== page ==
As is the case with other options, a number of issues have been raised in connection with corporate community service orders including arguments that they:
- Do not guarantee corporate reform. They can however be used in combination with other penalties.
- May not reflect the seriousness of offences or might be regarded as a 'soft option' - again an objection which can be overcome by combining community service with other orders.
- Might incur costs to the company exceeding those of fines. This can be countered by requirements that the cost should not exceed the maximum amount of the fine applicable to the offence.
- Create problems in connection with supervision. As for probation orders, this can be overcome by the appointment of appropriate persons.
- Might not attract sufficient public reaction (Slapper and Tombs 1999; Croall and Ross 2002). This could be overcome where necessary by combining them with publicity orders.
- Companies could benefit from community service orders by using them to attract favourable publicity. This would be most likely negated by the adverse publicity attracted by the initial offence or by a publicity order.
Overall, therefore, community service orders have attracted considerable support particularly for offences without direct victims such as environmental offences which have a more direct impact on local communities. This has led to some questioning their applicability to corporate homicide which does have direct victims (Miester 1990). Others however argue that they can be appropriate. One suggestion is for example that transport or rail companies could be ordered to undertake research into ways that 'disasters' could be prevented in future rather than such research being carried out at the taxpayers expense (Gobert 1998; Jefferson 2001). Suitably devised orders could therefore be a useful addition to monetary penalties.
Publicity orders involve the publication of the offender's conviction and other details of the offence such as its consequences for either a specific group or for the general public (Law Reform Commission NSW 2003; Fisse and Braithwaite 1983). Their rationale is primarily denunciatory although a deterrent effect is also possible. They have been used throughout the ages for commercial offences - offenders against weights and measures acts could, for example, be placed on the stocks to be publicly shamed and during the 19 th Century, Bread Acts required that convictions of offenders be made public. As seen above there have been many arguments that companies do worry about their image and adverse publicity can lead to loss of business. An example often cited is the returning, by thousands of consumers, of Exxon credit cards following the 1989 Exxon oil spill (Law Reform Commission NSW 2003; Curcio 1996).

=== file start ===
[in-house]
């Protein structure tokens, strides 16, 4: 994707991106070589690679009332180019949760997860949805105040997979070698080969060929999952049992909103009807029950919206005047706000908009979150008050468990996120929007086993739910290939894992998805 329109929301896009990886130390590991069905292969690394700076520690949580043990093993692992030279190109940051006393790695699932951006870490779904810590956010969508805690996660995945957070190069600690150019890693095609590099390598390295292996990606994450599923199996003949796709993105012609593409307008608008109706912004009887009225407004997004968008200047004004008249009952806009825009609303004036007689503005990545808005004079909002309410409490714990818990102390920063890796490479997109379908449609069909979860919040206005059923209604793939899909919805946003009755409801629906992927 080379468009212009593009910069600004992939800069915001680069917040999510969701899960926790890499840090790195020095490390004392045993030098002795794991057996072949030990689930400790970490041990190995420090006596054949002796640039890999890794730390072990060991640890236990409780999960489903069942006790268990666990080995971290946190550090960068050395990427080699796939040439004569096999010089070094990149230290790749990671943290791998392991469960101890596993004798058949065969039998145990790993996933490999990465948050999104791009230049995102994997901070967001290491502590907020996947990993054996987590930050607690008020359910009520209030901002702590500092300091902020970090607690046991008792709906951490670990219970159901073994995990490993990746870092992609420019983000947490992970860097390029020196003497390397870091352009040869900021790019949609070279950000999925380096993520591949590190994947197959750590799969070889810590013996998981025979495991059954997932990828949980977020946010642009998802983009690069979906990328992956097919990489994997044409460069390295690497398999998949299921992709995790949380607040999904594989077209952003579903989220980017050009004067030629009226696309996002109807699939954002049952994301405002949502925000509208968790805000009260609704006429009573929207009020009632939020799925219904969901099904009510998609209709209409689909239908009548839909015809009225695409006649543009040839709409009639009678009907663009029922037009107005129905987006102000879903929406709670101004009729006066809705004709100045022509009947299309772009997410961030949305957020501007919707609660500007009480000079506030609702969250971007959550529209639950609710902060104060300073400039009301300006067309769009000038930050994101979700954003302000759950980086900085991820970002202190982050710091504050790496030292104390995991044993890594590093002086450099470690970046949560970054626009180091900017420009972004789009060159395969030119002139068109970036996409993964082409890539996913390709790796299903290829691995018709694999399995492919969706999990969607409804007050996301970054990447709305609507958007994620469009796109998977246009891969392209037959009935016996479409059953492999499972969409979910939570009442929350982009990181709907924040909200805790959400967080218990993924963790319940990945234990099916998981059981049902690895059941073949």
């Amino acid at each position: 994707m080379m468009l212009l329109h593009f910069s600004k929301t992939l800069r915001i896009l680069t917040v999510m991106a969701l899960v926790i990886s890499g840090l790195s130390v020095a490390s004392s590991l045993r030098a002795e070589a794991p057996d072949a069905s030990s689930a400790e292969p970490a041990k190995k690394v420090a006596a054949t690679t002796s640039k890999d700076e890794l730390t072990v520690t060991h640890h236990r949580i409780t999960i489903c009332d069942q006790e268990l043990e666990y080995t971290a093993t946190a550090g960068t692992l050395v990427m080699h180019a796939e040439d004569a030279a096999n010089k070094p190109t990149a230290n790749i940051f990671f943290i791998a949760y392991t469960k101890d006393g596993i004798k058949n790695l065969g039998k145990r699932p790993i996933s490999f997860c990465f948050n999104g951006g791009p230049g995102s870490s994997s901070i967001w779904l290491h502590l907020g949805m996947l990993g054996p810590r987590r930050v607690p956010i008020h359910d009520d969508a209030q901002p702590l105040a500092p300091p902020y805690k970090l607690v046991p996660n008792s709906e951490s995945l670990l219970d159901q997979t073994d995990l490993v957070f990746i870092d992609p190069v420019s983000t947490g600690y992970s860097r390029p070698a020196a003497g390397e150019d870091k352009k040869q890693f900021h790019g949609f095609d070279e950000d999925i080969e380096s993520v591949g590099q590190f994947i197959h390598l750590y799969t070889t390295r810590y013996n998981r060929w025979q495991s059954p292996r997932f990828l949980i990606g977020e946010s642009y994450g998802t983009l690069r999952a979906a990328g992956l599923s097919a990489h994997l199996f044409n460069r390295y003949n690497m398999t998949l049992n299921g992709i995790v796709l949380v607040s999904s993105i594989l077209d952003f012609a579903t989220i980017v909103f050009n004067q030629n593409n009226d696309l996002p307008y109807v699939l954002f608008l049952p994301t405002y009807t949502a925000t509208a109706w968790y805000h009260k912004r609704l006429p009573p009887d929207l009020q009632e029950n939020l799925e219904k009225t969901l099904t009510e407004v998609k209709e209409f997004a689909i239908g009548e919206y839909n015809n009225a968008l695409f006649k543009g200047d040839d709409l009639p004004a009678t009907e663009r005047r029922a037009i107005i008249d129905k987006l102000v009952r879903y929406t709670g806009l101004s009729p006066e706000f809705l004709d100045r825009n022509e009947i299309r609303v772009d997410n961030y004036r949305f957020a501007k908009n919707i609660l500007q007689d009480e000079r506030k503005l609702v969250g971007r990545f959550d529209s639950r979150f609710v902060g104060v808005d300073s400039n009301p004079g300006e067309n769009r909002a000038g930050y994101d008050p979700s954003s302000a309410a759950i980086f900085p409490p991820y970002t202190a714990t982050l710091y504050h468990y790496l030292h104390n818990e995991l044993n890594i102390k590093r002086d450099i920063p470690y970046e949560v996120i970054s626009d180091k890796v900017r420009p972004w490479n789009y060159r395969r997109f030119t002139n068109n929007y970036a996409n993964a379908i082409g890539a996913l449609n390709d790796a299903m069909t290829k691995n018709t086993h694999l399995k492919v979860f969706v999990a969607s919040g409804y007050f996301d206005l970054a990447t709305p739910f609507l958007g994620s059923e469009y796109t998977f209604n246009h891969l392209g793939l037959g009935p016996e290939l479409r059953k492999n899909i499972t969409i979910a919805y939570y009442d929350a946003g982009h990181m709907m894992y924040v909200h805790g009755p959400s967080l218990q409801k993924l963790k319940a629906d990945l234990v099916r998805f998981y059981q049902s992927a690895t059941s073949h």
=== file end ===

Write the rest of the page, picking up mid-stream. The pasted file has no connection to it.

Publicity orders are argued to:
- be more deterrent than a Fine as corporations value their reputation highly;
- adversely affect consumer confidence;
- compromise the corporation's autonomy;
- threaten morale within the company - requiring positive action
Publicity orders are allowable under the US Federal Sentencing Commission Guidelines for Organizations and in Australia they are provided for under Trade Practices legislation, as they are argued to be particularly appropriate for crimes where consumers might avoid or boycott the company's products. A number of issues have been raised in connection with these orders including:
- They may become routine and the public might not pay sufficient attention to them. This can be overcome by targeting orders to audiences where they will attract maximum attention. Orders could require for example that companies place details of the conviction on their prospectus.